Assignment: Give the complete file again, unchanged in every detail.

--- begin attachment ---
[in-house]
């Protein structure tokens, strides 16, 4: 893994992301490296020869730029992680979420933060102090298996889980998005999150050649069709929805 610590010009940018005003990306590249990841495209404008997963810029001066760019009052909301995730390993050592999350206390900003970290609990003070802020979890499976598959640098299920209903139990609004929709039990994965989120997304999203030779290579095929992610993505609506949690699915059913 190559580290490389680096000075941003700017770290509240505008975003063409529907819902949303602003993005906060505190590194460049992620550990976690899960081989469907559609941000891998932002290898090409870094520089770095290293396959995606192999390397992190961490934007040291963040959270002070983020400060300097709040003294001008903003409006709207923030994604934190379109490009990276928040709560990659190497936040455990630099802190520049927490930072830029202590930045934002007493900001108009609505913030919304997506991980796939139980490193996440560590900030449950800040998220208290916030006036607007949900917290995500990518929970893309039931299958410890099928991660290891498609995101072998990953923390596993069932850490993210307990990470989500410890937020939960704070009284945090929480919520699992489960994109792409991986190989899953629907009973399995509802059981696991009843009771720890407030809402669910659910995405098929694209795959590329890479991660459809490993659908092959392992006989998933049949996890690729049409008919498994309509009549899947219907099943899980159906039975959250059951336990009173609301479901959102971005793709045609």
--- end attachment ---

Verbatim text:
[in-house]
């Protein structure tokens, strides 16, 4: 893994992301490296020869730029992680979420933060102090298996889980998005999150050649069709929805 610590010009940018005003990306590249990841495209404008997963810029001066760019009052909301995730390993050592999350206390900003970290609990003070802020979890499976598959640098299920209903139990609004929709039990994965989120997304999203030779290579095929992610993505609506949690699915059913 190559580290490389680096000075941003700017770290509240505008975003063409529907819902949303602003993005906060505190590194460049992620550990976690899960081989469907559609941000891998932002290898090409870094520089770095290293396959995606192999390397992190961490934007040291963040959270002070983020400060300097709040003294001008903003409006709207923030994604934190379109490009990276928040709560990659190497936040455990630099802190520049927490930072830029202590930045934002007493900001108009609505913030919304997506991980796939139980490193996440560590900030449950800040998220208290916030006036607007949900917290995500990518929970893309039931299958410890099928991660290891498609995101072998990953923390596993069932850490993210307990990470989500410890937020939960704070009284945090929480919520699992489960994109792409991986190989899953629907009973399995509802059981696991009843009771720890407030809402669910659910995405098929694209795959590329890479991660459809490993659908092959392992006989998933049949996890690729049409008919498994309509009549899947219907099943899980159906039975959250059951336990009173609301479901959102971005793709045609």